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Gulliver's Travels | Context

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Satire

Jonathan Swift built a strong reputation as a satirist with publications such as "A Tale of a Tub" (1704), Gulliver's Travels (1726), and the essay "A Modest Proposal" (1729). As a genre, satire dates back at least as far as ancient Greece. The term is often confused with comedy. While satire can include humorous elements, it does not necessarily have to be funny. Rather, the term refers to a text that uses literary techniques to provide criticism of political and cultural practices in a society. Common techniques used in satire include parody, or imitation of another source, usually the target of the satire's criticism; hyperbole or exaggeration to highlight absurdity; understatement, which minimizes an issue to point out absurdity; irony, which emphasizes the gap between intent and reality; and sarcasm, which uses a biting tone to express that the intended meaning of words may differ from what is actually said.

Gulliver's Travels contains humorous moments, most memorably those related to bodies and bodily functions, but its criticism reaches across a number of topics and uses a number of other techniques. For example, portrayals of ruthless and self-centered monarchs in Gulliver's Travels use parody to address the chaos of English government during the 1700s. Intellectuals whose thoughts and experiments divorce them from reality illustrate the irony of academic studies during the 1700s, which provided some theoretical benefit but little practicality. Each society Gulliver encounters adheres to a different moral code, providing ample basis for comparison with English morality and its strengths and shortcomings. Gulliver's Travels also addresses issues related to gender roles, war, religion, history, and literature itself.

While effective satire addresses issues specific to a particular time and place, the use of literature as the means of conveying criticism creates the potential for universal resonance. Gulliver's Travels directly criticizes the social and political problems of 18th-century England, but the novel has remained popular and relevant because so many of the issues it addresses—government corruption, needless war, academic ignorance—also remain relevant.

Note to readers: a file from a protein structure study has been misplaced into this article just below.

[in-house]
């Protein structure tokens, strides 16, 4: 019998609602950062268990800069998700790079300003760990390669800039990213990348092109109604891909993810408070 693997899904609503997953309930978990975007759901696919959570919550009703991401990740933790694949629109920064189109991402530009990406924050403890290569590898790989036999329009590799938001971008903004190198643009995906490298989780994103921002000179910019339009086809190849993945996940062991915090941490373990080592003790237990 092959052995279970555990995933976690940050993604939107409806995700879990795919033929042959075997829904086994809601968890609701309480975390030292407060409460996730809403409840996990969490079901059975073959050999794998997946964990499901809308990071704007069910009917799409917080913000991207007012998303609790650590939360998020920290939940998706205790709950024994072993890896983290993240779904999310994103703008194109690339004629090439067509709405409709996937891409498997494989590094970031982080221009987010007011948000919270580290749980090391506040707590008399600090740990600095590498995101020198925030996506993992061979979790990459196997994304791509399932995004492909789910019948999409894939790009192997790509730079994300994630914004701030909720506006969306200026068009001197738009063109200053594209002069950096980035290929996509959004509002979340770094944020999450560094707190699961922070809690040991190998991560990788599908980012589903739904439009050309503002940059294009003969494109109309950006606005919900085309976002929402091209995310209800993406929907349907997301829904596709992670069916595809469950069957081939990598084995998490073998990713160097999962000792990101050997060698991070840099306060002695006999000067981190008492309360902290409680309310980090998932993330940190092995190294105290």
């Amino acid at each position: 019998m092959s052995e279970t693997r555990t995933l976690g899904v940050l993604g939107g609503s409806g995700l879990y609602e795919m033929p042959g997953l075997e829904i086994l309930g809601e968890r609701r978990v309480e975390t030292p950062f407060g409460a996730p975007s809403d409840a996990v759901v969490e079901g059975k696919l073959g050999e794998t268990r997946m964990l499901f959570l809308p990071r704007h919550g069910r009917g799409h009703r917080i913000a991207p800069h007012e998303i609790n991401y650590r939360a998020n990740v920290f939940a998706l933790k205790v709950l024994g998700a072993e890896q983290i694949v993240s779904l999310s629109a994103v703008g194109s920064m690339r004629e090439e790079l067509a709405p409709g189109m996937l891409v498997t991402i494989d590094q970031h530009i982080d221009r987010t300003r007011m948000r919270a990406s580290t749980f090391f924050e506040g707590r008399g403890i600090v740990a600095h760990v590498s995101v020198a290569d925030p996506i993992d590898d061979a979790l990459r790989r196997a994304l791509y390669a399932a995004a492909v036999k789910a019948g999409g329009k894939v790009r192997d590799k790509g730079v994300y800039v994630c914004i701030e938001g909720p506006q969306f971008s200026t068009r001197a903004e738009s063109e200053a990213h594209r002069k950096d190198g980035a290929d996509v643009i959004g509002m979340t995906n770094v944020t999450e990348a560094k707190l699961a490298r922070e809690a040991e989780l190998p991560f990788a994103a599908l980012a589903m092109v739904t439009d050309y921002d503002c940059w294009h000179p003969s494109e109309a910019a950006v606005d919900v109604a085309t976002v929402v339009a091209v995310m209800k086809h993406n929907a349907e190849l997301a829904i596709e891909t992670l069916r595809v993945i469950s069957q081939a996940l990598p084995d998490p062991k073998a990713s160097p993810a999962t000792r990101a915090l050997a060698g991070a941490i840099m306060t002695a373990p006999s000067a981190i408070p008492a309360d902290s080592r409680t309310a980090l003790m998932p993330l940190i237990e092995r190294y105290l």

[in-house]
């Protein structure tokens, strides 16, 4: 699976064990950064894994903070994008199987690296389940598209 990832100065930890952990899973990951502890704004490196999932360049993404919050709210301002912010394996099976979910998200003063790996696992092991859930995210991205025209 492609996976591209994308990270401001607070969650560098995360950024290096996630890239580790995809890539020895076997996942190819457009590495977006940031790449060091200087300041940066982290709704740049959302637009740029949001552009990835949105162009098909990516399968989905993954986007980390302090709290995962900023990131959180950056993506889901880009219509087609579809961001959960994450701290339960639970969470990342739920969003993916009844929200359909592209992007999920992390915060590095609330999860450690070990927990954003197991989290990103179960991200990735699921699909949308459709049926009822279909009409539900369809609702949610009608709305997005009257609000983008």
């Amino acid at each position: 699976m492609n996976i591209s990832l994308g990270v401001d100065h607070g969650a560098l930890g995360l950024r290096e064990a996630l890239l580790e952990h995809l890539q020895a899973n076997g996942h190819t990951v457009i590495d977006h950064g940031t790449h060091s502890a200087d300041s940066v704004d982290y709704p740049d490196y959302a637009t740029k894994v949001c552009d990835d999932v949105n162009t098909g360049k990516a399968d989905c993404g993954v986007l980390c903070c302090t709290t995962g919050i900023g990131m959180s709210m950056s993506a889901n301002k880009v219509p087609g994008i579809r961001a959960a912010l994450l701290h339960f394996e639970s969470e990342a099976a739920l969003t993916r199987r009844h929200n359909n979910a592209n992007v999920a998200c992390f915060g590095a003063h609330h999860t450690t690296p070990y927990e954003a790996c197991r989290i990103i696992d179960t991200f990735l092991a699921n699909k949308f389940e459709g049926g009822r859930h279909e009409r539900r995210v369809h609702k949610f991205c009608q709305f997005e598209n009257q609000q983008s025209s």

Historical Influences

Gulliver's Travels contains several examples of the tyrannies of monarchs and other leaders. Many of these examples reference the English monarchy of the 1600s and 1700s. The Anglo-Irish Swift saw how English oppression affected lives in his home country, and he was driven from Ireland to England by the violence that erupted after the Catholic King James II was deposed (and fled to Ireland) and replaced with the Protestant William of Orange. Armed conflicts erupted between the Jacobites, who supported James II, and the Orangemen, who supported William. But these conflicts were simply the latest wave in the battle between Catholics and Protestants that had been raging since Henry VIII's break with the church in 1534. Gulliver's Travels makes repeated reference to the absurdity of religious conflict between Christian factions.

Likewise, conflicts between the Whig and Tory parties in English government in the early 1700s affected Swift's own career aspirations. He rose to the rank of Dean of St. Patrick's Cathedral, but no higher. The Whigs and Tories attacked each other through a series of infighting, double-dealing, and treachery that inspired much of the criticism in the novel of governments mired in their own corruption, unable to serve the common good.

The novel also takes aim at the burgeoning expansion of scientific and mathematical inquiry, largely inspired by the work and writings of Swift's contemporary, Sir Isaac Newton, some of which Swift took more direct issue with in his other writings. Swift also references the creation of the Royal Society in London in the 1660s, criticizing facile learning and abstractionism, leading to incomplete knowledge as a danger to society. Beginning with the Age of Discovery at the end of the 15th century, Europeans who traveled to unfamiliar worlds frequently wrote accounts of their experiences, called travel narratives; these were not always accurate and often contained grossly exaggerated stories about the strange people and beings that travelers encountered. The fantastic beings Gulliver meets on his voyages simultaneously reference and mock these travel narratives.

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